How do people hide their self-harm

Strengthening children's self-confidence - this is how it works

With the birth of a child, the fears of the young parents multiply. The psychologist Silvia Schneider explains how mothers and fathers can best protect their offspring - and when they should trust them

GEO WISSEN: Professor Schneider, even people who have never been fearful in their lives suddenly develop fear after the birth of their first child. How come

PROF. SILVIA SCHNEIDER: Having a child doesn't change your personality. But this turning point in life undoubtedly makes mothers and fathers more anxious. This can be explained biologically: for every complex organism the most important and most difficult challenge is to create and raise offspring and thus to preserve its own genes.

Parents' fear is a purposeful mechanism in nature?

Yes, and many fears are justified. A child would not survive without care. Parents have to be vigilant where the offspring are not. It is therefore imperative, especially in early infancy, to keep an eye on the child.

What do mothers and fathers fear most often?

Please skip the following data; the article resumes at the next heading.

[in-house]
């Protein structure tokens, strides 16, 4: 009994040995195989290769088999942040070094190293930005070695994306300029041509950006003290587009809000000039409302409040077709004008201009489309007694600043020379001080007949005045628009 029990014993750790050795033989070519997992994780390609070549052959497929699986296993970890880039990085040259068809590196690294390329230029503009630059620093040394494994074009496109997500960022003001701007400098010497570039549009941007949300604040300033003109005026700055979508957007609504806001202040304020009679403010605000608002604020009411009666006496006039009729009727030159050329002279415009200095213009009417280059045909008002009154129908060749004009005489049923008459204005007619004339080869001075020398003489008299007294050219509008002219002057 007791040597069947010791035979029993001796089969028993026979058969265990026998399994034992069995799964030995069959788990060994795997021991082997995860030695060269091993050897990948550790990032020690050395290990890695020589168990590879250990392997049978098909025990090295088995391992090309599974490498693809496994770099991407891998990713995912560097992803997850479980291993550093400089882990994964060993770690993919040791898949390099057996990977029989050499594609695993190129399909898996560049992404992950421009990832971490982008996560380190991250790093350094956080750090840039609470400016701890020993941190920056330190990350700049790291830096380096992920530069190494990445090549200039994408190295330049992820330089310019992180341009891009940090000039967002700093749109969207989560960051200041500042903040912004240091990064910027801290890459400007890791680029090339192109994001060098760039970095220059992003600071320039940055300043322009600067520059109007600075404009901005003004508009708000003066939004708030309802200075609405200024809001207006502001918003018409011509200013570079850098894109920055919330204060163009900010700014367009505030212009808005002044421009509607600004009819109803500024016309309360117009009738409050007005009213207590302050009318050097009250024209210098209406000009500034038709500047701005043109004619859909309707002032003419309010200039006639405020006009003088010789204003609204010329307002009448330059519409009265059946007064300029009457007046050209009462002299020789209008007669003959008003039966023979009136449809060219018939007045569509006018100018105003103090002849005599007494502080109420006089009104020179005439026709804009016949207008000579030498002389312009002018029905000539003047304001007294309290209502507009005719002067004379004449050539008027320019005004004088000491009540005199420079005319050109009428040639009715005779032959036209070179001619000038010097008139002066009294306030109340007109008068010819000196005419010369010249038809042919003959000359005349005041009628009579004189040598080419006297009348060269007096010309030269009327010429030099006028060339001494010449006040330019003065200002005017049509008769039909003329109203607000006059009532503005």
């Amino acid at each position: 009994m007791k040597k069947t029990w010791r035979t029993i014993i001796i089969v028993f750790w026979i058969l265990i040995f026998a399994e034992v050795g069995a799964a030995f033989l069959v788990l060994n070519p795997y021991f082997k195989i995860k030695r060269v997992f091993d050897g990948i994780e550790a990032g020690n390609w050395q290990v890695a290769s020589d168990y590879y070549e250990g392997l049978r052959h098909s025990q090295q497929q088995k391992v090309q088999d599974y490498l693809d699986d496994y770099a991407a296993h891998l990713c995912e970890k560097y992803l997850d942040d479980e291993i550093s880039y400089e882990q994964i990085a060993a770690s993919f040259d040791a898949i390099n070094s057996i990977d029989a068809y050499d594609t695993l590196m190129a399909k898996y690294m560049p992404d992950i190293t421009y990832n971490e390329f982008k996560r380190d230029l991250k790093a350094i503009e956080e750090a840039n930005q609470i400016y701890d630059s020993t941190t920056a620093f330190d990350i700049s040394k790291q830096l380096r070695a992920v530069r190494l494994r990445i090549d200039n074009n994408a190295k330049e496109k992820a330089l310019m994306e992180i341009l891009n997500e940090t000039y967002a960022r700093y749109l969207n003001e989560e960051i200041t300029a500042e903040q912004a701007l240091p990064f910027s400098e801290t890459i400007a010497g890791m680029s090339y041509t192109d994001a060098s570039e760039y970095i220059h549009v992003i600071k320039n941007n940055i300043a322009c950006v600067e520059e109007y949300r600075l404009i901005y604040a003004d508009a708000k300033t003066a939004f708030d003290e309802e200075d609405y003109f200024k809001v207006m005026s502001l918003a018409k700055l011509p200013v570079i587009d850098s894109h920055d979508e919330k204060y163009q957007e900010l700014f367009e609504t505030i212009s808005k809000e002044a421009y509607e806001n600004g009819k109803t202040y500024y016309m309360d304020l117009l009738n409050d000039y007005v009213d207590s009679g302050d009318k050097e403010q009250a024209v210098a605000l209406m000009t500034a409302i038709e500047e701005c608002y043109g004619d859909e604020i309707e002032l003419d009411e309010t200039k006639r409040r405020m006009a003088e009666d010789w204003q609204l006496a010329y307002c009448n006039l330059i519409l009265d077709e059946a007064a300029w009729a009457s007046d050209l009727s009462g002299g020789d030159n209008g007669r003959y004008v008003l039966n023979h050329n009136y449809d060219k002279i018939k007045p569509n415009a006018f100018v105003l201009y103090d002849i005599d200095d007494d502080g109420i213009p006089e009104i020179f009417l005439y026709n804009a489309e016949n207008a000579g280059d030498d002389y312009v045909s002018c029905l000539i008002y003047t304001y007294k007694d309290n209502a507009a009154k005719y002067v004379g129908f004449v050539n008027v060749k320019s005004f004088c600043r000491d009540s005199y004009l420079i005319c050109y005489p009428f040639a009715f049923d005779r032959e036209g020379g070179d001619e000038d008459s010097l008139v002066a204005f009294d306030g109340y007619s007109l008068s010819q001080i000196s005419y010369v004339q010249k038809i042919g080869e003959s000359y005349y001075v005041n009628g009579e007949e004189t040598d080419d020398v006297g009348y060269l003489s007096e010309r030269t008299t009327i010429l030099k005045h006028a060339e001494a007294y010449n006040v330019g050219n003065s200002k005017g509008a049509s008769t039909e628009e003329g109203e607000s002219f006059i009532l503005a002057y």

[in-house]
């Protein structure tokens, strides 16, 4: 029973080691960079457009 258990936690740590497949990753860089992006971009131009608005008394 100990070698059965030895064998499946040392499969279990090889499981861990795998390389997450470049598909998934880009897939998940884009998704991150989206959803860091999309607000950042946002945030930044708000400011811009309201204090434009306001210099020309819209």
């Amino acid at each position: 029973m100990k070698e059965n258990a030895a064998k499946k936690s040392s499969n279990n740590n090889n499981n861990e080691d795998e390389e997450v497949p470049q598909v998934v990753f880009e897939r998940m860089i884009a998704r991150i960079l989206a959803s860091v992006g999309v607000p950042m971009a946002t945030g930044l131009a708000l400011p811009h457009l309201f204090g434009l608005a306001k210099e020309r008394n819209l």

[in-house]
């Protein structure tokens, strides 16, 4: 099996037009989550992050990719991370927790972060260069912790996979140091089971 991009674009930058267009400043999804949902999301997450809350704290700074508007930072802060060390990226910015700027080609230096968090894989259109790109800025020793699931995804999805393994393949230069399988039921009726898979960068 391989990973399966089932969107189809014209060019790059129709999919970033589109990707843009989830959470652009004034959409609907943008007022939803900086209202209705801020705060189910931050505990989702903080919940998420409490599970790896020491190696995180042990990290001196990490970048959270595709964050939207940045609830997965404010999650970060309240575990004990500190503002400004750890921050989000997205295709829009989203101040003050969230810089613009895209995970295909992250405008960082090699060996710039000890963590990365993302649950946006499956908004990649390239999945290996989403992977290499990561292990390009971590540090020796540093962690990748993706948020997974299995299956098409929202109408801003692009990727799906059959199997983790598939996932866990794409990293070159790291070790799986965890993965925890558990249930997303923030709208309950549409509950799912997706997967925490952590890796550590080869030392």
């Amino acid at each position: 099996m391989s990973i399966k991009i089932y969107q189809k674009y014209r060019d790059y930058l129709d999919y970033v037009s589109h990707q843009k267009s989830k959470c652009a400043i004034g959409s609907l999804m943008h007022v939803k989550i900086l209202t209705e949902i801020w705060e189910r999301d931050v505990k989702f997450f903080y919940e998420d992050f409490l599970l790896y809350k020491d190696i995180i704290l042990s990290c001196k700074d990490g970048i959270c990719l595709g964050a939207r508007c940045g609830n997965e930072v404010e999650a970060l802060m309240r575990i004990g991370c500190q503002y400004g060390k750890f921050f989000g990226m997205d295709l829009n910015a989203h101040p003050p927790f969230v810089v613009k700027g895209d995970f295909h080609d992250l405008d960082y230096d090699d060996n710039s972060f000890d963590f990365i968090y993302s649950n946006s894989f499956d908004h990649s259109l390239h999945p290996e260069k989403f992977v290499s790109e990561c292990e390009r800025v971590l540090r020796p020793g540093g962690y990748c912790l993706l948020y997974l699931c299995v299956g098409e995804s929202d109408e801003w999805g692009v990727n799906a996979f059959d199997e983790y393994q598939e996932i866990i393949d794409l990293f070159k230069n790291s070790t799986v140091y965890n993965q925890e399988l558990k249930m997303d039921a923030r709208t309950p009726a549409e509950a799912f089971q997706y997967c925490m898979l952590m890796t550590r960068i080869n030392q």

In the first few months of the newborn's life, they are primarily concerned about survival. The older the offspring is, the more fears are inflamed by the dangers that arise from the activity of the child. From primary school age onwards, concerns mainly revolve around the time in which the child independently moves further and further away from the parental home. In puberty the fear shifts again: Now there is great concern that the offspring could harm themselves, for example embark on a dangerous test of courage, take drugs or allow themselves to be carried away with criminal acts.

Do mothers have different fears than fathers?

No, the fears are similar. But their extent is different. Studies show that fathers usually have more confidence in their children and take greater risks with them. Researchers have asked parents to playfully throw their toddler into the air and catch it. The result: the fathers tossed the little ones up rather energetically, the mothers, on the other hand, were often barely able to take their hands off them. Her fear was too great that the child might be harmed in the process.

How can fathers or mothers deal with their fear?

To suppress them - that is not enough. Children notice when a mother or father tries to hide the fact that they are tense or nervous. Therefore, parents must learn to gradually overcome fear. There are three ways of doing this.